Where the film really kicks into the genre vibe is when Kessler’s unconventional methods are found out, leading to Stacy being released from jail and setting the killer loose. Warren’s anger towards Kessler planting evidence causes him to decide to go after Kessler’s daughter and her nurse friends/roommates in one of the creepiest and most terrifying finales around. It’s very similar to HALLOWEEN II’s Michael Myers in the sense of Warren becoming an unstoppable monster in a sequence of murdering nurses and trying to get to Leo’s daughter as well. The last scene of Kessler’s daughter running and screaming as she tries to get away, while Warren is naked and running in the middle of the street after her is so off-kilter and eerie that it fits right alongside The Shape making his way through Haddonfield Memorial, looking for Laurie.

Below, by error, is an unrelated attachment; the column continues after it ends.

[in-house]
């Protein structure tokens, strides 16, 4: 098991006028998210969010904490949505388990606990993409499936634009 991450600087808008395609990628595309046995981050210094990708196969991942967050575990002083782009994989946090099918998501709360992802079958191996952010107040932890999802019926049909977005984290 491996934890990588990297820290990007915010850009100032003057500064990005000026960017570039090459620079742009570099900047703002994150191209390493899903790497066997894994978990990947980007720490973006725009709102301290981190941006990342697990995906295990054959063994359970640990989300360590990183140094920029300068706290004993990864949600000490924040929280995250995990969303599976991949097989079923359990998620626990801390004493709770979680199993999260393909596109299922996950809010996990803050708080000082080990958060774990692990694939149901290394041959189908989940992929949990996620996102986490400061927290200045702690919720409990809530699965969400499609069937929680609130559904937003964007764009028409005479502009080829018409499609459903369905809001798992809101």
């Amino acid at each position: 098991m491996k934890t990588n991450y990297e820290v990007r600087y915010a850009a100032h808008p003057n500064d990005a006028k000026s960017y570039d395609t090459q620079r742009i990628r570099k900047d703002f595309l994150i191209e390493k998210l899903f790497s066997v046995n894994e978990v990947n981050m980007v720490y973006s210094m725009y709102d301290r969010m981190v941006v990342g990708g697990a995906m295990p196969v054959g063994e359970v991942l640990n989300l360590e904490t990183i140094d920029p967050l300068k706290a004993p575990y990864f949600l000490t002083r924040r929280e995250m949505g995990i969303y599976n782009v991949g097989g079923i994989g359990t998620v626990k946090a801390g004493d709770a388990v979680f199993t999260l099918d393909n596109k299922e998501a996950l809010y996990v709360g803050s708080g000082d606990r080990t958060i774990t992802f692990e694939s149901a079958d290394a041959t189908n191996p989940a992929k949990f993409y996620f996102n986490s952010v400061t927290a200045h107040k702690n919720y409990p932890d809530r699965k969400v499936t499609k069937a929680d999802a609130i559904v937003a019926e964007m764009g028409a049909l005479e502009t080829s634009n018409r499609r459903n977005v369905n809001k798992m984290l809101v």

Feature 3 - VICE SQUAD (1982)
The last film in the triple feature is Gary Sherman’s cat and mouse thriller VICE SQUAD. Another film having to do with one hell of an antagonist, only this time, instead of the mask wearing Shape or the naked and running Warren Stacy, we’re given a character that is basically the devil in the form of a cowboy pimp: Wings Hauser’s Ramrod.
Telling the story of Princess (Season Hubley), a prostitute who does her best to save up and make enough money to give her daughter a better life, VICE SQUAD is a pretty intense film filled with more than a few interesting characters and a performance by Wings Hauser that rivals Michael Myers or Warren Stacy in the creep factor. Scared of Hauser’s Ramrod character, prostitutes do their best to avoid the pimp, whose name is taken from what he does to his girls who don’t give him their money or try to escape him. He fashions a rod clothes hanger and shoves it…yeah, you can use your imagination for that, but let’s just say the women will definitely be permanently affected by Ramrod’s violent preferences.